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Medicinal, culinary and unusual botanicals from Australia and around the world

Chilli breeding for subtropical Australia

I love jalapeño chillies, they are probably my favourite all rounder in the kitchen. I used to pickle them, make smoked jalapeños (chipotle) and use fresh in cooking. Since moving to a bit further north and closer to the coast than the last place, Jalapeños have struggled, even in our best chilli growing season, winter. Yep, on the Sunshine Coast winter is the best all round time for vegetable growing in the backyard I find; a low incidence of pests, diseases and more stable temperatures than spring and summer. Jalapeños get too much damage from Broad Mite (Polyphagotarsonemus latus) which distorts new growth, tips and fruit. We also get fruit fly pretty bad in warmer times and they just dissolve jalapeños. This is why I decided to try breeding a broad mite resistant cross between a jalapeño and another chilli I have been growing, Aji Trompito. Aji Trompito are funny looking little chillies with little or no heat BUT a smell and taste like Habanero chillies. They are most likely a Capsicum chinense species that I imported from Bolivia a few years ago. Capsicum chinense hybridise with Capsicum annuum readily, which is what jalapeños are.

Breeding chillies is relatively straight forward. Remove anthers from flower before they shed pollen and then transfer other pollen from a chilli to the stigma, keep out bugs for a day or two and if it sticks, it will grow and will look the same but will carry the hybrid seed from which we breed further.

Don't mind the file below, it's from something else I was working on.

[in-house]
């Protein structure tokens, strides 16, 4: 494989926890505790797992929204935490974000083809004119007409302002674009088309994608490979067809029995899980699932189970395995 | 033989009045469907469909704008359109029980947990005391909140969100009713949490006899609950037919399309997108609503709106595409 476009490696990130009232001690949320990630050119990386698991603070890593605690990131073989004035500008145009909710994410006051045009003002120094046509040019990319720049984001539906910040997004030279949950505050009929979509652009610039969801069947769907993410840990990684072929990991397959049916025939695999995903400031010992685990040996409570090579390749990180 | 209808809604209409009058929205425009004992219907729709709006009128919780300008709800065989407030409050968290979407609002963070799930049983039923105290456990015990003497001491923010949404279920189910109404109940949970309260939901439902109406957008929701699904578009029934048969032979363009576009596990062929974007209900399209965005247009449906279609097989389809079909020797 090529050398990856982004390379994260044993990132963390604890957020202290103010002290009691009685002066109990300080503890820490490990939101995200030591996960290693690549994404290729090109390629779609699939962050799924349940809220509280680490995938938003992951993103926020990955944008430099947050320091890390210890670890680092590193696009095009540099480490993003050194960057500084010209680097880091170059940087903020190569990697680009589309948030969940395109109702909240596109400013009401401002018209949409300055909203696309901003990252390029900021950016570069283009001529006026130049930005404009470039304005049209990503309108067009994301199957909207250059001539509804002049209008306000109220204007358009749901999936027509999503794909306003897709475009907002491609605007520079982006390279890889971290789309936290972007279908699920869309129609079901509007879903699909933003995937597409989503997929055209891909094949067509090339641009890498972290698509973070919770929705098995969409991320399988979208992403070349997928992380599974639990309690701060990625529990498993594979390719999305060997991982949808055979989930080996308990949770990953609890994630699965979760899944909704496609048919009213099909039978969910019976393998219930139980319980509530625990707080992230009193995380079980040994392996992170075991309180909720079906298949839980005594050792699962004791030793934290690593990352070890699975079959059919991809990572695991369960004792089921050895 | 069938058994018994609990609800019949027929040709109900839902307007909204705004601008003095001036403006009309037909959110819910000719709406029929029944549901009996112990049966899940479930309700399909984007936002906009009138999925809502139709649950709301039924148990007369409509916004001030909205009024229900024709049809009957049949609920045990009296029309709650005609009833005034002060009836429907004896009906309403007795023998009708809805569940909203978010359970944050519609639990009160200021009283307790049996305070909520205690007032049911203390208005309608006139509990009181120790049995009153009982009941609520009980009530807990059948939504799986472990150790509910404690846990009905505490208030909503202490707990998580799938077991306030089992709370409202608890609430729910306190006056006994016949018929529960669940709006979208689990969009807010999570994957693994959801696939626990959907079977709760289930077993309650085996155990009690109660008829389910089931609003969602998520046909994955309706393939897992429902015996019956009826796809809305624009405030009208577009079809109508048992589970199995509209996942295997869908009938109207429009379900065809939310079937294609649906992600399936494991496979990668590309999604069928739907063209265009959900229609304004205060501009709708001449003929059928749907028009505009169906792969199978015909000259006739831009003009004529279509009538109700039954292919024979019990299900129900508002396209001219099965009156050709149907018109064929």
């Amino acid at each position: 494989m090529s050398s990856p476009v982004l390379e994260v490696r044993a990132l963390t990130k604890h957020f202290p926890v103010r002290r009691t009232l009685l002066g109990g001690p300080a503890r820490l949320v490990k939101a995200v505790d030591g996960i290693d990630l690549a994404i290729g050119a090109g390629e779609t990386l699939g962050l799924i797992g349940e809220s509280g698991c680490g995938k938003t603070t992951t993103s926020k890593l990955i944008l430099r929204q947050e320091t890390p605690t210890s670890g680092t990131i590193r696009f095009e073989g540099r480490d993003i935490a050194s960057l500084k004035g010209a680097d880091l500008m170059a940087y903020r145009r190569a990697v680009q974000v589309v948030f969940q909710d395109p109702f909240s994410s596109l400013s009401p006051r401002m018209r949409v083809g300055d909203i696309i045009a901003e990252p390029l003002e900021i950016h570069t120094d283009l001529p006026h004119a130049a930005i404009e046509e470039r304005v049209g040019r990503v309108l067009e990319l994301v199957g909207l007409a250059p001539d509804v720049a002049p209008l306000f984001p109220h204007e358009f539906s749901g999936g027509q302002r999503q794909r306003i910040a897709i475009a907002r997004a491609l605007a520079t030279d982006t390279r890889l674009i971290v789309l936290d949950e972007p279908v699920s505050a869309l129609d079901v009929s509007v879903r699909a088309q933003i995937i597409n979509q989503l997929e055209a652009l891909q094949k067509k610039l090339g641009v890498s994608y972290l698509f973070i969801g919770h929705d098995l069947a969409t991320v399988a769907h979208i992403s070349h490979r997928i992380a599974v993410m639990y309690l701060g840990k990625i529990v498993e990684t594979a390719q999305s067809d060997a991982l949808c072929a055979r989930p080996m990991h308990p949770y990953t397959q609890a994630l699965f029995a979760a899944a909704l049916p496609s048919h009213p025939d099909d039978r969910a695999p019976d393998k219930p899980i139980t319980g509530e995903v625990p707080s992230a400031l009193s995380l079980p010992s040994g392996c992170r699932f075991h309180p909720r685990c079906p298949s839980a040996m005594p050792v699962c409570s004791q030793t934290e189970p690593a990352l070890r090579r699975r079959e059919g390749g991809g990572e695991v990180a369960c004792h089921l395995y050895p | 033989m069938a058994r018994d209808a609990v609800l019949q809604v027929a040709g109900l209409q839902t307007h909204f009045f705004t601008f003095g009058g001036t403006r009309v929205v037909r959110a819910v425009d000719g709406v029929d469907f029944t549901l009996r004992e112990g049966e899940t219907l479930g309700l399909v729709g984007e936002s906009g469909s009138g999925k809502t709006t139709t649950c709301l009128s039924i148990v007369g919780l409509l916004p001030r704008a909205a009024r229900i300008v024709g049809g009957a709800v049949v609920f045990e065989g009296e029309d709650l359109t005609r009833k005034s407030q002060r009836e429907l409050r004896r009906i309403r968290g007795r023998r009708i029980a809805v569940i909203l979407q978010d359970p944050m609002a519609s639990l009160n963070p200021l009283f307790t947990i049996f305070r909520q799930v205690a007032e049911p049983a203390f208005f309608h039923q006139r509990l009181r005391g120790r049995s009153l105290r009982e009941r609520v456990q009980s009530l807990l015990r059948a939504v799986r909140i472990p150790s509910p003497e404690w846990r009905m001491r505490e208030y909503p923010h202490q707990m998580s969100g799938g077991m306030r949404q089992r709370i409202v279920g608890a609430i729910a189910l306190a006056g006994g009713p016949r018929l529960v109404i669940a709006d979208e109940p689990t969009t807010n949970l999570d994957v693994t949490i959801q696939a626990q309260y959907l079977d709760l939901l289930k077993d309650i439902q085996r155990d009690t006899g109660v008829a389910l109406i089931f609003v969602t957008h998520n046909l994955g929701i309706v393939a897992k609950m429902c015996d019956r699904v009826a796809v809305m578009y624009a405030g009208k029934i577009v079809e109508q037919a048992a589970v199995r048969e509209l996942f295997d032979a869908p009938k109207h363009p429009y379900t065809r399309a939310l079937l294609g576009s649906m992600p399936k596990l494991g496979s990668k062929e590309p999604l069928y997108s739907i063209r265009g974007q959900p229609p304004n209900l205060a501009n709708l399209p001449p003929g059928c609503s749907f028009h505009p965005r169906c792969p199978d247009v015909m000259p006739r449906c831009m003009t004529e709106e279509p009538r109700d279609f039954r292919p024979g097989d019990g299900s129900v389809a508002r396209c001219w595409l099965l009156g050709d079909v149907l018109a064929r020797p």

Ok so the Aji Trompito x Jalapeño F1 hybrids were a great stocky little plant, excellent broad mite resistance and a huge amount of mini jalapeno type chillies with a good heat. To stabilise a new variety though we have to keep breeding as the second generation (F2) show lots of different gene combinations and variety. Keep selecting and striving for the chilli that you are after, generation after generation. This narrows the gene pool and you get the majority of individuals looking the same.

After 4 generations this is what I have been selecting for, see picture. Short stocky plants with an abundance of medium heat fruit with great broad mite resistance.

Trompeno Chilli on the bush
Trompeno Chilli cut in half

After 6 generations I hopefully have something stable enough to release as a new variety. Something which I am calling Trompeno, simply a blend of the two chilli names.

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